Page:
What discs should I buy for my DVD recorder? Ask the Editors

CNET answers a reader's question about what discs she should use for her DVD recorder.

What discs should I buy for my DVD recorder?
CNET

Q: I have a Panasonic DMR-EZ48VK recorder that I recently purchased. This is all new to me. I would like to know what disc-type I should buy for recording VCR tapes onto a DVD disc. Also, is there a different between +r and -r? -- Lisa, via e-mail.

A: Those are excellent questions. Yes, it can be a confusing (and probably a frustrating) shopping experience to browse your local electronics store and decide between all the disc spindles labeled with + and - signs. Then you notice DVD+RW, DVD-RW, dual-layer, and the elusive DVD-RAM discs that are gathering dust on the shelf but are more expensive than the rest. How does one decide which format to choose without pulling out one's hair?

The short answer: Look for DVD+R--the most compatible, cheapest option out there. Using your Panasonic DMR-EZ48VK recorder, you will be able to record up to 4 hours of decent-looking video on LP mode. Since most VHS tapes hold around 2 hours of video, you should be fine. But if you require more disc space and rewritable capabilities, continue reading.

First, let's look at the difference between + and - DVD discs and their positives and negatives (yes, pun intended). DVD-R discs are the older brethren of the two formats, developed in 1997 by the DVD Forum as a high-capacity format (what CD-R did for music, DVD-R did for video). They appear physically identical to DVD+R, store the same amount of data (4.7GB or about 2 hours of video), and work with most modern DVD recorders and players. The underlying technology, which will not be obvious to the end-user, is notably different, though. Think of DVD+R as an improvement on the DVD format. It was developed in 2002 by the DVD+RW Alliance as a then competing format for DVD-R media, with a number of significant technical improvements.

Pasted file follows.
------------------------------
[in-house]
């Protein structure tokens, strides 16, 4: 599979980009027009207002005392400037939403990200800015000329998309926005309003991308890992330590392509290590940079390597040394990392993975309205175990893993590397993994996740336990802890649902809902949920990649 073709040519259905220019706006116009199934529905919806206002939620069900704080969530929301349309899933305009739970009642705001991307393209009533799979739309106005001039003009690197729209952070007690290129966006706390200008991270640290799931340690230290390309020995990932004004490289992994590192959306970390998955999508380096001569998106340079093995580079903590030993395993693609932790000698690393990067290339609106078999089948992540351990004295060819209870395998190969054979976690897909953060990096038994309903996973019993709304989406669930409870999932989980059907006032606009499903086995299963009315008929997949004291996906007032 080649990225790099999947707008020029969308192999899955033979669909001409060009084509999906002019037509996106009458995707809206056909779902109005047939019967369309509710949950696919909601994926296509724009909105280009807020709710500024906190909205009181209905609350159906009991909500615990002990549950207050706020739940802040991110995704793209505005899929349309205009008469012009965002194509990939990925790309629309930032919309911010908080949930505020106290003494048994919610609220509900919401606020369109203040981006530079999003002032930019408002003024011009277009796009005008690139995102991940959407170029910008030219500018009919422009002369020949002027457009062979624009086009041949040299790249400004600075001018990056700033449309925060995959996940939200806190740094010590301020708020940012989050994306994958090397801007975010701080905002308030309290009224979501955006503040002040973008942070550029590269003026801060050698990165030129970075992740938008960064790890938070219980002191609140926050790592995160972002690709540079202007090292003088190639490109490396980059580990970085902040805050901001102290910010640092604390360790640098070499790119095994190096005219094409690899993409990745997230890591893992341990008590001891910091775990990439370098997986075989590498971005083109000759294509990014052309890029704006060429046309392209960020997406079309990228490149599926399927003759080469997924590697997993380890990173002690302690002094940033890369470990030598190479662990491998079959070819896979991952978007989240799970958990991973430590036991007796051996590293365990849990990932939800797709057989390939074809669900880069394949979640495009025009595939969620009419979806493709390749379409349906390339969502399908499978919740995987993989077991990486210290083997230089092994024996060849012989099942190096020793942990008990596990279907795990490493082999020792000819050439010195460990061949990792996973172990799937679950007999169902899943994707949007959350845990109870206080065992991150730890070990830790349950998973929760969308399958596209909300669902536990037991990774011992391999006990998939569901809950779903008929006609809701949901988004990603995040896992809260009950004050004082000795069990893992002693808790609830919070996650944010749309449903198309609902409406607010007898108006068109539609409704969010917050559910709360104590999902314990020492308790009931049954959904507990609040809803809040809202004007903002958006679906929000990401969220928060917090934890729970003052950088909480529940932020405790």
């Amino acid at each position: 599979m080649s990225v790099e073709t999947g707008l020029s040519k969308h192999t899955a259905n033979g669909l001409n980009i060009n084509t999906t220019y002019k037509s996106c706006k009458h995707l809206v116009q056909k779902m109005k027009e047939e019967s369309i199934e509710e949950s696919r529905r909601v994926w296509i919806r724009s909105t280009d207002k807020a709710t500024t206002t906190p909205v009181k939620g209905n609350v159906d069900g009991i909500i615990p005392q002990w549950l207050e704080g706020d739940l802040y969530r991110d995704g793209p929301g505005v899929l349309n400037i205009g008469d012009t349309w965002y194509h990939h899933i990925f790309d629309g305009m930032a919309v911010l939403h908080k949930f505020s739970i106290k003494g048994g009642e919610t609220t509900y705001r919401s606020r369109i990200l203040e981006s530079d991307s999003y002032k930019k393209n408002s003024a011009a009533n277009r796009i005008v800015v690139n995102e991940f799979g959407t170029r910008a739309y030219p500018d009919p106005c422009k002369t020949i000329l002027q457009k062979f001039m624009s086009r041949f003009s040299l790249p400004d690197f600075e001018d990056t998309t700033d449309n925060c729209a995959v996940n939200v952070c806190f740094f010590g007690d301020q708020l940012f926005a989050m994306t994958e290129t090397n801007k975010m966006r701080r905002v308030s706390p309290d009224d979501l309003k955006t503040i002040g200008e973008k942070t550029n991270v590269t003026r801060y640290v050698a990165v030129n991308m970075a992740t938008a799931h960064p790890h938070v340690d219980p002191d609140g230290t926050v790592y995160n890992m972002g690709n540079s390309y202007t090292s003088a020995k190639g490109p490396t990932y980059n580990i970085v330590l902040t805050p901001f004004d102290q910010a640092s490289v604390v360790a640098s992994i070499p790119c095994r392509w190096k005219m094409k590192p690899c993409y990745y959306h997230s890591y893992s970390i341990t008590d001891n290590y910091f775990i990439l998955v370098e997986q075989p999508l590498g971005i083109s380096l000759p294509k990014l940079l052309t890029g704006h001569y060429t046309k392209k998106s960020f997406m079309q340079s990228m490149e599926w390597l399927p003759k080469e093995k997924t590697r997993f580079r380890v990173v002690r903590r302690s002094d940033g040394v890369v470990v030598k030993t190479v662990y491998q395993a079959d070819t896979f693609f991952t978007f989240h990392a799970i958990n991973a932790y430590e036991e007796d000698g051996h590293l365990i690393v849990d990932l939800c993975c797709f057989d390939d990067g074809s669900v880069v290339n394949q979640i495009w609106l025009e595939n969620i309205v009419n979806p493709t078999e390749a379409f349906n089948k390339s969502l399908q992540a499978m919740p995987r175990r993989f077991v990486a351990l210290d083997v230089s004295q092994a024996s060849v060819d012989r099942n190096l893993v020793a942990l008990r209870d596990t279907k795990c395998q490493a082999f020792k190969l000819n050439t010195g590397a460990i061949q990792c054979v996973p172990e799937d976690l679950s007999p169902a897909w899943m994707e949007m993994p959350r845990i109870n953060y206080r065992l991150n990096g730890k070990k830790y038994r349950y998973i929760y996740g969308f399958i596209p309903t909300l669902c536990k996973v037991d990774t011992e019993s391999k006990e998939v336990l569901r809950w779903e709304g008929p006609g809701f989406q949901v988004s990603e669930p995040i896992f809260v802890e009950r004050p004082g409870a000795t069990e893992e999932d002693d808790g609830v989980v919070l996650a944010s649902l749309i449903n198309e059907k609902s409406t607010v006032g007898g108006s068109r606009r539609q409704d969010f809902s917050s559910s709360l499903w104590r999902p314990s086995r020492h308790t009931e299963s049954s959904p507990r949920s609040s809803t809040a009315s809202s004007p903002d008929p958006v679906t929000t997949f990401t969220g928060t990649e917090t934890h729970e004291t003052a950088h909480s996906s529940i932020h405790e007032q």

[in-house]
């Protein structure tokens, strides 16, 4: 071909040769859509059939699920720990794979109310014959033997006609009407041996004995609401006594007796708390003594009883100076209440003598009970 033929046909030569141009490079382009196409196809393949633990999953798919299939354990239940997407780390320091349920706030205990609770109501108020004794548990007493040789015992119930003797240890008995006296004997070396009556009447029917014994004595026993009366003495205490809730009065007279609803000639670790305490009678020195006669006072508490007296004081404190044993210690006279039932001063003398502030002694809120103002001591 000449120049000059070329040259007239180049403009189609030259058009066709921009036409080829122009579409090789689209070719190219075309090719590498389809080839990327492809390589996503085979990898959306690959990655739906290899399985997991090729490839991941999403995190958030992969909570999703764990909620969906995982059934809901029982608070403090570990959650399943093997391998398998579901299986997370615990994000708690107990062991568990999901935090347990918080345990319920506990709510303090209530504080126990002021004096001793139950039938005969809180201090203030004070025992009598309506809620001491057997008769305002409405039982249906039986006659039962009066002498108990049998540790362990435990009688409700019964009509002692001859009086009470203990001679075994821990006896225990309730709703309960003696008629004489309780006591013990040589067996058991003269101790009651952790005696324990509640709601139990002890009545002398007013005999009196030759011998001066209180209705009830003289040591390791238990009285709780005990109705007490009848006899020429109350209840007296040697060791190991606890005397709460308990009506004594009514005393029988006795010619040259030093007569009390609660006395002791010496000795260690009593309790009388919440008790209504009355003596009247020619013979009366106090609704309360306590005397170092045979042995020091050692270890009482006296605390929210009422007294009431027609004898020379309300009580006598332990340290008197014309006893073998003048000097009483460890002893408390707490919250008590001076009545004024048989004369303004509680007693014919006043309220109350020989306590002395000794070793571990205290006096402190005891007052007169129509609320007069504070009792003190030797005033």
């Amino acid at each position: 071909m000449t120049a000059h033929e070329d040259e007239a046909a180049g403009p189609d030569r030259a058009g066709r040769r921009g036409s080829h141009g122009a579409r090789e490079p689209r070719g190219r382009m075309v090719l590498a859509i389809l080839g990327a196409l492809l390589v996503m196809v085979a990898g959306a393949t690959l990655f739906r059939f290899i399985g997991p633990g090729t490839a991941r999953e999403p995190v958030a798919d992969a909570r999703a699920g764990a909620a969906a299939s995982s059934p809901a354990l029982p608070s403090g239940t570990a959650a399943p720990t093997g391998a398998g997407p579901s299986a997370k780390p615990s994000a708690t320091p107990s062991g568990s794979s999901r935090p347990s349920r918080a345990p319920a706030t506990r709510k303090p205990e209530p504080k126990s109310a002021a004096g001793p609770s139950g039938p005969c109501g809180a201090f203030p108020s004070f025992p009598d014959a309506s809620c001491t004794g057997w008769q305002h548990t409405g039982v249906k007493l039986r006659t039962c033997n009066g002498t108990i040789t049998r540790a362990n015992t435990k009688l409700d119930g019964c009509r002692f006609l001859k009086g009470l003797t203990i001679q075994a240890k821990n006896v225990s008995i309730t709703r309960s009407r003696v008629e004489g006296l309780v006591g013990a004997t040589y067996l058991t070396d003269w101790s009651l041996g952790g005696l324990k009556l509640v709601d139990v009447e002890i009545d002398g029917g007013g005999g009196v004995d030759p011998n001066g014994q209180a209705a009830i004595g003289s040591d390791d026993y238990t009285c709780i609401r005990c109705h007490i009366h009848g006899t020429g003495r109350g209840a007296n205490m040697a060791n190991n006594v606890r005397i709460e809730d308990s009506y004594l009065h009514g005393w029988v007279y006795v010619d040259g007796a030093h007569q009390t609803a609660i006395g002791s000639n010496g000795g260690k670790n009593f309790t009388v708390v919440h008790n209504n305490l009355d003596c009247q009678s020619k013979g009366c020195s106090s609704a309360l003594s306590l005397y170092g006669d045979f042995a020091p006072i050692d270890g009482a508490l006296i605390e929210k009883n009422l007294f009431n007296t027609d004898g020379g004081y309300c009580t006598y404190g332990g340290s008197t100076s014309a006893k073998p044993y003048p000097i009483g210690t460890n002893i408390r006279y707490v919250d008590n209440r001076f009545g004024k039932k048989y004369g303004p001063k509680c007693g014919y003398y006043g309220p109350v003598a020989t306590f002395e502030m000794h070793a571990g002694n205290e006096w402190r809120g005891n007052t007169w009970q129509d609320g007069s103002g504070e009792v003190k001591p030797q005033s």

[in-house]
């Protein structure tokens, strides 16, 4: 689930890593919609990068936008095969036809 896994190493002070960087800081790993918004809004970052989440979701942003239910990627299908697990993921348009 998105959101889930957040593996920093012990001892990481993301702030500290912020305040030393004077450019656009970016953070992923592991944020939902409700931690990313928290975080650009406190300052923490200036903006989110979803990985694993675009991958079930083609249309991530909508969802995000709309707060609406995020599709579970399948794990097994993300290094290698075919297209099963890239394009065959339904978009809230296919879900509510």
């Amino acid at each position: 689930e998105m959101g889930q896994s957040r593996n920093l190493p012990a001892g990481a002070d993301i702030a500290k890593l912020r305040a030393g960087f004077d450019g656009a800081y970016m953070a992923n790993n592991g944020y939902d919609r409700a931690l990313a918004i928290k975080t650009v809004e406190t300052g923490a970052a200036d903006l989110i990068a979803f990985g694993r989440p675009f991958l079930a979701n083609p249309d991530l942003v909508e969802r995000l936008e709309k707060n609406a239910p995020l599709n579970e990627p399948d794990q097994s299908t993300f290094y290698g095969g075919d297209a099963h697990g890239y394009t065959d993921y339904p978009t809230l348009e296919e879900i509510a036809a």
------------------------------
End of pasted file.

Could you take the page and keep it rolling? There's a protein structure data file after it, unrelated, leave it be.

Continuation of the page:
For example, according to its Wikipedia entry, "DVD+R utilizes what's called the ADIP (Address In Pregroove) system of tracking the speed of the recording, which is less susceptible to interference and error than the LPP (Land Pre Pit) system used by DVD-R, resulting in a more accurate recording at higher speeds." Also, the DVD+R system includes a better error-handling mechanism than DVD-R. What does this all mean for you?

More accurate recordings mean fewer damaged or unusable discs. Back in 1998, it was not uncommon for the first DVD recorders to spit out five or so unusable discs in one session--an experience that was made even more excruciating by the sluggish burning speeds at the time. Fortunately, today our intrepid endeavor with DVD recording is much smoother. As mentioned, DVD+R and DVD-R formats were once duking it out to be dominant in the market (like HD-DVD vs. Blu-ray). Unlike the recent format wars, however, both camps came to a mutual understanding; in 2008 DVD+R was officially accepted as a DVD format alongside DVD-R, meaning all modern DVD recorders should support both formats. The question, however, remains: which is better? If you still have a decade-old DVD player, you will need to use DVD-R media; it's the oldest and thus most compatible format of the two. DVD+R media will probably not play. However, if that's not the case, which is probably true for most customers, DVD+R is the "improved" format, producing more accurate, less error-prone recordings that can play well on all modern DVD players (from the last three years or so).